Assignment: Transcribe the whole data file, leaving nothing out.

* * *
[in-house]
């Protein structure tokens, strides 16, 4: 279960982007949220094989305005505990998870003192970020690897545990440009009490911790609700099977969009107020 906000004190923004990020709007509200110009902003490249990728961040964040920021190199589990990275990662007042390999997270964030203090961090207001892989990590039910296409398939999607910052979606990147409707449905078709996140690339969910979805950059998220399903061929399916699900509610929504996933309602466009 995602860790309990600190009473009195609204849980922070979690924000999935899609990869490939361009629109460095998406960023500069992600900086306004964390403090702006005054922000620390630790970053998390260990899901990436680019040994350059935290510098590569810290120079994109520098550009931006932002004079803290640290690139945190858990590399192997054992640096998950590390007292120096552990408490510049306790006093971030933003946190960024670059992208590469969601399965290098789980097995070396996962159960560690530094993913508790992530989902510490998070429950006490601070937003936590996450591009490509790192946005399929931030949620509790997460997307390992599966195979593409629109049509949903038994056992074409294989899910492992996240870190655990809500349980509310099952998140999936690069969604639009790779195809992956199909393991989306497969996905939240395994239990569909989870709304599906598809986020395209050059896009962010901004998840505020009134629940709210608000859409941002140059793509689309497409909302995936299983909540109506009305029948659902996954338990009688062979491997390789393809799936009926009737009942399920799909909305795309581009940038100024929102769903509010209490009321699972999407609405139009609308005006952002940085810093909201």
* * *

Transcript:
[in-house]
């Protein structure tokens, strides 16, 4: 279960982007949220094989305005505990998870003192970020690897545990440009009490911790609700099977969009107020 906000004190923004990020709007509200110009902003490249990728961040964040920021190199589990990275990662007042390999997270964030203090961090207001892989990590039910296409398939999607910052979606990147409707449905078709996140690339969910979805950059998220399903061929399916699900509610929504996933309602466009 995602860790309990600190009473009195609204849980922070979690924000999935899609990869490939361009629109460095998406960023500069992600900086306004964390403090702006005054922000620390630790970053998390260990899901990436680019040994350059935290510098590569810290120079994109520098550009931006932002004079803290640290690139945190858990590399192997054992640096998950590390007292120096552990408490510049306790006093971030933003946190960024670059992208590469969601399965290098789980097995070396996962159960560690530094993913508790992530989902510490998070429950006490601070937003936590996450591009490509790192946005399929931030949620509790997460997307390992599966195979593409629109049509949903038994056992074409294989899910492992996240870190655990809500349980509310099952998140999936690069969604639009790779195809992956199909393991989306497969996905939240395994239990569909989870709304599906598809986020395209050059896009962010901004998840505020009134629940709210608000859409941002140059793509689309497409909302995936299983909540109506009305029948659902996954338990009688062979491997390789393809799936009926009737009942399920799909909305795309581009940038100024929102769903509010209490009321699972999407609405139009609308005006952002940085810093909201």